- Publisher: MIT Press
- Format: Hardback | 196 pages
- Dimensions: 159mm x 236mm x 19mm | 547g
- Publication date: 11 January 1999
- Publication City/Country: Cambridge, Mass.
- ISBN 10: 026212212X
- ISBN 13: 9780262122122
- Edition statement: New.
A Choice Outstanding Academic Title for 1999 Academic debates about pluralism and truth have become increasingly polarized in recent years. One side embraces extreme relativism, deeming any talk of objective truth as philosophically naive. The opposition, frequently arguing that any sort of relativism leads to nihilism, insists on an objective notion of truth according to which there is only one true story of the world. Both sides agree that there is no middle path. In Truth in Context, Michael Lynch argues that there is a middle path, one where metaphysical pluralism is consistent with a robust realism about truth. Drawing on the work of Hilary Putnam, W.V.O. Quine, and Ludwig Wittgenstein, among others, Lynch develops an original version of metaphysical pluralism, which he calls relativistic Kantianism. He argues that one can take facts and propositions as relative without implying that our ordinary concept of truth is a relative, epistemic, or "soft" concept. The truths may be relative, but our concept of truth need not be.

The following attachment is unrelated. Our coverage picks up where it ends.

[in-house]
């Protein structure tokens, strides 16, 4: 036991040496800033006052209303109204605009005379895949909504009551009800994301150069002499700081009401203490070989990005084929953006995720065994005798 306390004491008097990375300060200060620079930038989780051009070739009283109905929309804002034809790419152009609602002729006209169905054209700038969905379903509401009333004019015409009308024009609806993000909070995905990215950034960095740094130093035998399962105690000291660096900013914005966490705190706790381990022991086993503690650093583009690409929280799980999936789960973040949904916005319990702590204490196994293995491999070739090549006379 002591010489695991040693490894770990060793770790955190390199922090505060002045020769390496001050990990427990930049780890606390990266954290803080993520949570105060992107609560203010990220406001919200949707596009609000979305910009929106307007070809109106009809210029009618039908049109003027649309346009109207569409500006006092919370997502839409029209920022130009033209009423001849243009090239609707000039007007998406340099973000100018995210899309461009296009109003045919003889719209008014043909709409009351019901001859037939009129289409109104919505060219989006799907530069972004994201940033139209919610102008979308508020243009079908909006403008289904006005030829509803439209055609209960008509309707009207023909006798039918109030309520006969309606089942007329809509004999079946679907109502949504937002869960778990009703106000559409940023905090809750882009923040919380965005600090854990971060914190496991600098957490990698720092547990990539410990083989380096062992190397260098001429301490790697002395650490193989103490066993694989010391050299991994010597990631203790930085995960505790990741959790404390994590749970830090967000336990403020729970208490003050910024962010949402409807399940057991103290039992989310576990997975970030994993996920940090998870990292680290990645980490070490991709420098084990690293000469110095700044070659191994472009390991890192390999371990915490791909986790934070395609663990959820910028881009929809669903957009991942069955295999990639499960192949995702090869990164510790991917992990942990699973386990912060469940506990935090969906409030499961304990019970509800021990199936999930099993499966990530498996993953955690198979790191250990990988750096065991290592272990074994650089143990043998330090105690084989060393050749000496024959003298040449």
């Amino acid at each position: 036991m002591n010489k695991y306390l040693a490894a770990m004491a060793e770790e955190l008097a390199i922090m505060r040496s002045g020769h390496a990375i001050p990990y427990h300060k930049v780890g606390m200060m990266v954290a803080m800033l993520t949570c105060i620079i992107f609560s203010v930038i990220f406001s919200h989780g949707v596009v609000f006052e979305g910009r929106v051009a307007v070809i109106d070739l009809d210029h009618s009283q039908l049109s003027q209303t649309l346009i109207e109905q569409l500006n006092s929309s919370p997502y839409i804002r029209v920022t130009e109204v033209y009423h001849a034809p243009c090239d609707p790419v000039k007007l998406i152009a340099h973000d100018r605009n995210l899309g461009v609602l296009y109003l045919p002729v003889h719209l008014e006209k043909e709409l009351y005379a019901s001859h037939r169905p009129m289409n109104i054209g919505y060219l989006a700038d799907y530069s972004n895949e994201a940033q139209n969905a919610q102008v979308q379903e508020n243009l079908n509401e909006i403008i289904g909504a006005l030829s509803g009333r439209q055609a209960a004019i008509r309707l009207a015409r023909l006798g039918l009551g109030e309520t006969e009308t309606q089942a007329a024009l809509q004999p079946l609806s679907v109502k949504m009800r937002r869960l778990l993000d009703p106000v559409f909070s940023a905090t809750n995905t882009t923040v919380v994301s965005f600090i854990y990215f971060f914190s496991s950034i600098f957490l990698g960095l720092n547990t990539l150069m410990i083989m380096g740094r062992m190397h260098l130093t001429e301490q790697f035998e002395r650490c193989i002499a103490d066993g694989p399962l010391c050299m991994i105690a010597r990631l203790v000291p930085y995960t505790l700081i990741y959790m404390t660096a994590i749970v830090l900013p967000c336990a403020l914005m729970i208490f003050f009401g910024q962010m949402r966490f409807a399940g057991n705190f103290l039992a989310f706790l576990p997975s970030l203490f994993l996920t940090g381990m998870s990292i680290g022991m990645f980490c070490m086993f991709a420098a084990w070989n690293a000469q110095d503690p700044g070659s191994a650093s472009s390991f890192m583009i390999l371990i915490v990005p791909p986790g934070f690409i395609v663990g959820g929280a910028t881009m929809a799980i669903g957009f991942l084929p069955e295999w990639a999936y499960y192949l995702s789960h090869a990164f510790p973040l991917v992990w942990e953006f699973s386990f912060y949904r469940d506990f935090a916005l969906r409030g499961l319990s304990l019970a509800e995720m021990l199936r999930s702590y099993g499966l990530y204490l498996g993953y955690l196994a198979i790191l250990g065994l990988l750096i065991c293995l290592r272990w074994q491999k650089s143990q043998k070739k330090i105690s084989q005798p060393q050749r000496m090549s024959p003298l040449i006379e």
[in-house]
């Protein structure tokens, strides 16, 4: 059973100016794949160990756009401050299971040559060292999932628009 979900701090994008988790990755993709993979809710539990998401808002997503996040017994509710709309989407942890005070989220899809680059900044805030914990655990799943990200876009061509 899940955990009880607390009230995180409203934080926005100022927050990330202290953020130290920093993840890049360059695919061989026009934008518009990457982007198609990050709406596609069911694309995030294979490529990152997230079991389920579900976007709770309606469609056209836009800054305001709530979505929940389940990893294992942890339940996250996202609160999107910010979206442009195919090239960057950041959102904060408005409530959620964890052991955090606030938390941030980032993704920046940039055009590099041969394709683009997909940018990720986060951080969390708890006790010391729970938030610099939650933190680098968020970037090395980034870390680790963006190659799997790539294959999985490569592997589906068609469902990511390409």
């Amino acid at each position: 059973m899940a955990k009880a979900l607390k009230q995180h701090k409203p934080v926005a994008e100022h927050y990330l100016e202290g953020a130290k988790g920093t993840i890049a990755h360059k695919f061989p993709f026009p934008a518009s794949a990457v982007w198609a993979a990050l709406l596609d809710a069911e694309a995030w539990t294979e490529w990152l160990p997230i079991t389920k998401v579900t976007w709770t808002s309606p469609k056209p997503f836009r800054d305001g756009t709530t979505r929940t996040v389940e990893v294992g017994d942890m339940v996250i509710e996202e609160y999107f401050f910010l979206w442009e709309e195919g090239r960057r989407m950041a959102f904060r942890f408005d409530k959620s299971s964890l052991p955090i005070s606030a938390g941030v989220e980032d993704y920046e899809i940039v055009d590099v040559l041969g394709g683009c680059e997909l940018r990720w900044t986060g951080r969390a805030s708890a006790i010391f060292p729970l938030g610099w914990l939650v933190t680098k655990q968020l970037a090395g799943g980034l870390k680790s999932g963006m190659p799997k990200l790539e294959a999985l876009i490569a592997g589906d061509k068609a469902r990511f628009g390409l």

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Michael P. Lynch is Professor of Philosophy at the University of Connecticut and the author of Truth in Context: An Essay on Pluralism and Objectivity and True to Life: Why Truth Matters, both published by the MIT Press.
"This clear and well-written book is a fascinating attempt to find a via media between the thesis that there is 'one true story of the world' and the thesis that there is no objective truth or falsity. Lynch calls his middle way pluralism: he argues that, although there is more than one truth, there is nevertheless such a thing as objective falsity. Despite the fact that I am constitutionally unable to accept Lynch's conclusions, I regard this as an important book. This is the book that those of us who believe in 'the one true story of the world' will have to refute." --Peter van Inwagen, John Cardinal O'Hara Professor of Philosophy, The University of Notre Dame
Table of contents
Part 1 The faces of pluralism: the problem; faces of absolutism; the move to pluralism; metaphysical pluralism; facts and content; three objections. Part 2 Understanding conceptual schemes: three models; the Kantian model; the Quinean model; the Wittgensteinian model; the very idea. Part 3 Extending our worldview: concepts - two pictures; conceptual fluidity and family resemblance; conceptual fluidity and minimal concepts; concepts and change. Part 4 The nature of existence: dilemmas confronted; objects and existence; dilemmas resolved; the idealism objection. Part 5 The currents of truth: what is realism about truth?; antirealism about truth - epistemic theories; antirealism about truth - deflationary theories; the correspondence theory and pluralism; minimal realism about truth; relative truth. Part 6 The true and the real: relativism, inconsistency and self-reference; on stepping outside of my own skin; evaluating schemes; facing the noumena; the purpose of metaphysics.